Is “Jurassic World: Fallen Kingdom” worth a date night this weekend? Yes! The fifth movie involving genetically engineered dinosaurs rampaging against humans isn’t quite as perfect as the first “Jurassic World,”” but there are still enough thrills and chills to have an exciting date night.
It’s been a full 25 years since the first “Jurassic Park” movie hit theaters. It scared up over a billion dollars at the worldwide box office. The film proved that director Steven Spielberg could scare moviegoers as much as any horror filmmaker. With that kind of money pouring out from filmmakers, Hollywood has just had to find new ways to keep dinosaurs rampaging in the modern world. The first two sequels quickly felt more tired because there was no great hero to really root for in them.
But three years ago, a new series of dino-films came roaring back into theaters to bigger success than ever. Their success is thanks to the wise choice of hiring the unlikely new superstar Chris Pratt. He was fresh off his global success with “Guardians of the Galaxy.”
“Jurassic World” was a pure adrenaline rush. The film is filled with laughs and a charismatic performance by Pratt. He plays a daring yet compassionate trainer who had a preternatural rapport with the dinosaurs under his care at a resort island that brought humans and beasts together on safari-style vacations.
The thrills are still there, but the characters are starting to feel thin
The age of the series is starting to show as “Jurassic World: Fallen Kingdom” is heavy on thrills, yet forgets to make viewers care much about the characters at its core. The first “World” had the advantage of introducing Owen and his unique skills to the world. It also introduced resort bureaucrat Claire (Bryce Dallas Howard). Claire went from by-the-books resort exec to a rifle-toting adventurer over the course of the film.
Now they’re back in this new film. But with their characters established, they fall victim less to dinosaurs than to sequel-itis. Followup films are almost inevitably weaker because they lack the element of discovery that draws viewers into the world of a film.
Director J.A. Bayona has done some incredible films in the last few years with “The Impossible” in 2012 the vastly under-seen classic “A Monster Calls” in 2016. But Bayona’s work is more serious-minded than the prior film’s Colin Trevorrow. Trevorrow was making a go-for-broke jump into the mainstream after a career in indies.
A slam-bang opening sets up an ethical dilemma
The latest “Jurassic” opens with a terrific action set-piece. A team of mercenaries swoop in via helicopter to an island overloaded with dinosaurs amid a raging storm in the dead of night. They attempt to take as many types of dinosaurs off the island as possible. Elderly industrialist Benjamin Lockwood (James Cromwell) says that he wants to save the dinosaurs from imminent death by a volcano that’s about to explode.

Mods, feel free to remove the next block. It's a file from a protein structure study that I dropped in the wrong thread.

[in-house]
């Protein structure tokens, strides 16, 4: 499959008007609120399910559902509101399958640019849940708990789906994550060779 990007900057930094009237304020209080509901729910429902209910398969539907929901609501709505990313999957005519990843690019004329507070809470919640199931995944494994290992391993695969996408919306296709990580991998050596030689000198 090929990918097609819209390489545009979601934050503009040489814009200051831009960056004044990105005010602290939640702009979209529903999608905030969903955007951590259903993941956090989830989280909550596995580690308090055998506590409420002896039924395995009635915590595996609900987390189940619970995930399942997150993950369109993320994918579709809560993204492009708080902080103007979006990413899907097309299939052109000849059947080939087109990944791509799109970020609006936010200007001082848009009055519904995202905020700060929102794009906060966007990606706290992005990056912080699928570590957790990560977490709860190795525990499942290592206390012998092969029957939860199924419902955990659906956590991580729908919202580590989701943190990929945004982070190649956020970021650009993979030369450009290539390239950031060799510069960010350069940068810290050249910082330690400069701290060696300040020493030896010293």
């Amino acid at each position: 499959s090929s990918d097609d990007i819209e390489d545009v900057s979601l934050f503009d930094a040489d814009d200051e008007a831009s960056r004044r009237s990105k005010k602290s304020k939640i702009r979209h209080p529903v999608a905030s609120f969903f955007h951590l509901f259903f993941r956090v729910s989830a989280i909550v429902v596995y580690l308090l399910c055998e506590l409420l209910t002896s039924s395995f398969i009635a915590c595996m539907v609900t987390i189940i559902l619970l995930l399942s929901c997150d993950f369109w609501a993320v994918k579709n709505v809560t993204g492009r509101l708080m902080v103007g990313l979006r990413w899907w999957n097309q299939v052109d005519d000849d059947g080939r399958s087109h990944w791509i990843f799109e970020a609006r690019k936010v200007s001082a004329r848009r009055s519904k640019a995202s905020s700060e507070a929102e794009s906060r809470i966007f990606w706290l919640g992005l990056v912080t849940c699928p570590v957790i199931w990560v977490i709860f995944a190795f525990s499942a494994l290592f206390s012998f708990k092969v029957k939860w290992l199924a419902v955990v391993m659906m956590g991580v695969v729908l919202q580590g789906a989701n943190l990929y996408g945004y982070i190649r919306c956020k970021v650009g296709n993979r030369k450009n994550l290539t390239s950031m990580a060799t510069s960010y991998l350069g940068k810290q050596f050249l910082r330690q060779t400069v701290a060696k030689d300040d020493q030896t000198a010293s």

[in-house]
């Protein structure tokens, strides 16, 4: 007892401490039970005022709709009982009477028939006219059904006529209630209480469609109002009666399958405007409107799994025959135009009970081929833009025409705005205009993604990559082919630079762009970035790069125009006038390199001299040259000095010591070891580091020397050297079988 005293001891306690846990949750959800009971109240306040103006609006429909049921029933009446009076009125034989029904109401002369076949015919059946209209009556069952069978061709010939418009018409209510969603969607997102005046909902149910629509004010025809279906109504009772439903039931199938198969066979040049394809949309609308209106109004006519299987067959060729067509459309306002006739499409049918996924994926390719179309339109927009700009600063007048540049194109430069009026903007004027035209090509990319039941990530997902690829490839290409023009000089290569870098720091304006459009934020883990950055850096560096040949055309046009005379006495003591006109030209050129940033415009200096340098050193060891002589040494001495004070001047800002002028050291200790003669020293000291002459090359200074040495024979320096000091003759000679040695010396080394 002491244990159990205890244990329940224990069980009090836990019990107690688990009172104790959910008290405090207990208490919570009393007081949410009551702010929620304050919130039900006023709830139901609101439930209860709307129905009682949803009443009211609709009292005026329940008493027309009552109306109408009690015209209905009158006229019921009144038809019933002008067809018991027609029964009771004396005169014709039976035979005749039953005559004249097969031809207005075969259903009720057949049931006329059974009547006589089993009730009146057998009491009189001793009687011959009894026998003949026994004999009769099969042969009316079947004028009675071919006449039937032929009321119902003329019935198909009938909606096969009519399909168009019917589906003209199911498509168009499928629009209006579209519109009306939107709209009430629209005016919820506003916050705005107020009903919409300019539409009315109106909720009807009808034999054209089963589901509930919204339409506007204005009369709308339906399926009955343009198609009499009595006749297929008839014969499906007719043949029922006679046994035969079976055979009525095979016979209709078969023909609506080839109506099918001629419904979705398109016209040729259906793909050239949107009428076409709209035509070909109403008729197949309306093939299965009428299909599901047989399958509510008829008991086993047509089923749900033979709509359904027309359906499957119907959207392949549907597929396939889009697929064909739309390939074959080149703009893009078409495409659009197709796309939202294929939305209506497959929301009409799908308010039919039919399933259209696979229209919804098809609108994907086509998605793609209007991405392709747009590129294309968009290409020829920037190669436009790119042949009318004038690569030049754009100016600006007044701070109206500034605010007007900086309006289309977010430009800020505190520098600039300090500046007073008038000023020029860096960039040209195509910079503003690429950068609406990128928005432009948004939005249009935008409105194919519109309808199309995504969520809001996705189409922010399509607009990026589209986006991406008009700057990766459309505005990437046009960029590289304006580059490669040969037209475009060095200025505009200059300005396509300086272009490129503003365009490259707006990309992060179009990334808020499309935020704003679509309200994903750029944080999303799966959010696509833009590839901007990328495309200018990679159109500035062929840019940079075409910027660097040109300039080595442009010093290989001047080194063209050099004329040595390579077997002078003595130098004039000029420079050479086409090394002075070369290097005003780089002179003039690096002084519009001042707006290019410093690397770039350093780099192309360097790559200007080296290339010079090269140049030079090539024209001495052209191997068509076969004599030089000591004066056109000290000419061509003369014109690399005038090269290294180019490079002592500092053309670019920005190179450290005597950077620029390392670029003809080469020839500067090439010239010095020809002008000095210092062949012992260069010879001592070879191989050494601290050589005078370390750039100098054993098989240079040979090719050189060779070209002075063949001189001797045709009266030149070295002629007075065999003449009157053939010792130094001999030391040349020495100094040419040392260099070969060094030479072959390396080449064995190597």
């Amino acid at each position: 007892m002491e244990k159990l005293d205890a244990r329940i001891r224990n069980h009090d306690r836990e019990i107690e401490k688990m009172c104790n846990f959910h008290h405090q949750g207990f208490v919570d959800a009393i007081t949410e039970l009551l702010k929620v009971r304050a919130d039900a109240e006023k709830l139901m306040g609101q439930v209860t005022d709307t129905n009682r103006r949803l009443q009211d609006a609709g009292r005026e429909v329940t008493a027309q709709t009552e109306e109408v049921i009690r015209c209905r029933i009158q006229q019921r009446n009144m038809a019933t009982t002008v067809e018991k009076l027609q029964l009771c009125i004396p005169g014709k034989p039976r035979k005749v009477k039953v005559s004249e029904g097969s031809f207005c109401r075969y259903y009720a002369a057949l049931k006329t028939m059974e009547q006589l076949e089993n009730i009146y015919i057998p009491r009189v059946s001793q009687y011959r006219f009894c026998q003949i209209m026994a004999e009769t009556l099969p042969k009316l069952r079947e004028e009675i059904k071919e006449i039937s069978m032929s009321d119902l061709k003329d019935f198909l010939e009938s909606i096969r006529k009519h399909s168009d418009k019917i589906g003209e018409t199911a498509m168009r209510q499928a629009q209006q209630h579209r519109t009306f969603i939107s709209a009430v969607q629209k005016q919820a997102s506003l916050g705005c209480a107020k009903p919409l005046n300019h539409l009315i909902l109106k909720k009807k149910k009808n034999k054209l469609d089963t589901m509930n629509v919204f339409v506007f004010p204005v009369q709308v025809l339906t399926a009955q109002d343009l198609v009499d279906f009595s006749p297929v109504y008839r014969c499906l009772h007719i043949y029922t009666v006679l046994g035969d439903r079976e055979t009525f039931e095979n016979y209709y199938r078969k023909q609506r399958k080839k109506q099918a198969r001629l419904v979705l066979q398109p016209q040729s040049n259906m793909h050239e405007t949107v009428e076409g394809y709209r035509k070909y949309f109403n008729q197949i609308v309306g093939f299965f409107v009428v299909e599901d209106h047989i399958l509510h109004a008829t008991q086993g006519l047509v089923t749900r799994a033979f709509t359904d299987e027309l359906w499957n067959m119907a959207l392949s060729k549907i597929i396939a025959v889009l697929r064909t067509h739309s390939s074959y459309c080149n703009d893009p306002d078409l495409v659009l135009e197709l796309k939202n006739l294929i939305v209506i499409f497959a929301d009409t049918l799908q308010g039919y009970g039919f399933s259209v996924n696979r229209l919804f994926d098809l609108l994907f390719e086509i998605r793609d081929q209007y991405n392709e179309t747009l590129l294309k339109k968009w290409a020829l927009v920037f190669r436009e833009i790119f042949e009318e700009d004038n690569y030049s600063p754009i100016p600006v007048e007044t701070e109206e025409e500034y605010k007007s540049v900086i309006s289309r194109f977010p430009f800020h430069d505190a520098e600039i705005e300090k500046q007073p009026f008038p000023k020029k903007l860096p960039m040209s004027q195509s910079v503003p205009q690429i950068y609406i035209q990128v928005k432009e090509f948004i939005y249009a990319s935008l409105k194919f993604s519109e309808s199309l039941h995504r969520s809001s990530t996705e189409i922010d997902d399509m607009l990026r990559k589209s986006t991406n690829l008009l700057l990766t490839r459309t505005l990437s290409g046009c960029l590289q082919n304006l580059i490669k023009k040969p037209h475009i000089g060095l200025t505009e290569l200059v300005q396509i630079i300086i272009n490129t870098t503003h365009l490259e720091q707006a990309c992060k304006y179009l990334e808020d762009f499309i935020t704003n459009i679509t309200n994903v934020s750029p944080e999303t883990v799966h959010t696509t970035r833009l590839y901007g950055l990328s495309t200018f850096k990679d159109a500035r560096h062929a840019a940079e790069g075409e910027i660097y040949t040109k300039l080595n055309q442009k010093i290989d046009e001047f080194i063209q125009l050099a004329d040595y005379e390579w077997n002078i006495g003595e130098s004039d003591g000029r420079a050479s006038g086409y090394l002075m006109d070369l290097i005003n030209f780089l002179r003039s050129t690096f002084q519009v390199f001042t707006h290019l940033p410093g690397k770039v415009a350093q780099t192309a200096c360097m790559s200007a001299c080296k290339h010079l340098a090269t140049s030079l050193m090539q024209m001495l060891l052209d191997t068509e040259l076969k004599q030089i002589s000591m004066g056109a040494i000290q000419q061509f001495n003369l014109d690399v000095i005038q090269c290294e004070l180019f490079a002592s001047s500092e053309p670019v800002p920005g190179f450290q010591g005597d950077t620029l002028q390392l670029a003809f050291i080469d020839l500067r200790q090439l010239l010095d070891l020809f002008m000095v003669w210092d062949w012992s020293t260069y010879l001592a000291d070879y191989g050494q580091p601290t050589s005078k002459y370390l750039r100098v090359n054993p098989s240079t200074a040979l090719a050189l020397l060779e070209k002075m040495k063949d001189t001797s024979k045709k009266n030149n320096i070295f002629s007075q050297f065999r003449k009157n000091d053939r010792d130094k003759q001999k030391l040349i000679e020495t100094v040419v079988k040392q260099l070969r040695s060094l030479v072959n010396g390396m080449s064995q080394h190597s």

As they fly away with a beast in tow, a bigger monster than anyone has ever seen lurks under the ocean. The monster swallows an entire exploratory pod with two men inside. But it also leaps out of the water to eat another man dangling from a rope ladder after he believes he is off to safety.
It’s a great start to the film. But then we’re rushed through our first sightings of Owen and Claire. Within minutes they are led to believe they need to help get the last species off the island. The rescue is put in place in order to save the dinos at a new preserve. The goal of the preserve is to protect the dinosaurs from humans forever.
But there’s a problem. Owen and Claire are tricked into collecting the monsters. The real goal of the “rescue” is to auction of the dinosaurs. An array of evil millionaires are competing to have their own beasts. The villains want to exploit and clone for various industrial and military purposes. As Owen and Claire come to realize this agenda, their allegiance suddenly shifts. Now they begin to look out for the mostly vulnerable dinosaurs against ruthless humans.
This creates an interesting dilemma, and the turning of the tables is fun. Our heroes – who are also protecting Lockwood’s granddaughter from the rampaging creatures— find themselves torn between their higher natures of preserving as much life as possible, and their own desperate self-preservation. They have to constantly decide which dinosaurs are safe to be around and which can destroy them.
A monster movie-haunted house mashup that’s fun but not timeless art
Director Bayona and writers Trevorrow and Derek Connolly bring some fresh excitement into the mix by having the final dinosaur assaults happen within the confines of a giant, remote mansion. Thus, they create a hybrid of monster and haunted-house genres that is often grin-inducing and jaw-dropping at the same time.
So is it worth seeing on a date? If you want to have the fun of some laughs, some scares, jumping in your seat and maybe even a good excuse to clutch your date’s hand, the “Jurassic” movies still are top-notch ways to do so.
But, if you’re looking for a deep conversation starter or a straight-ahead romance, this isn’t the movie for you.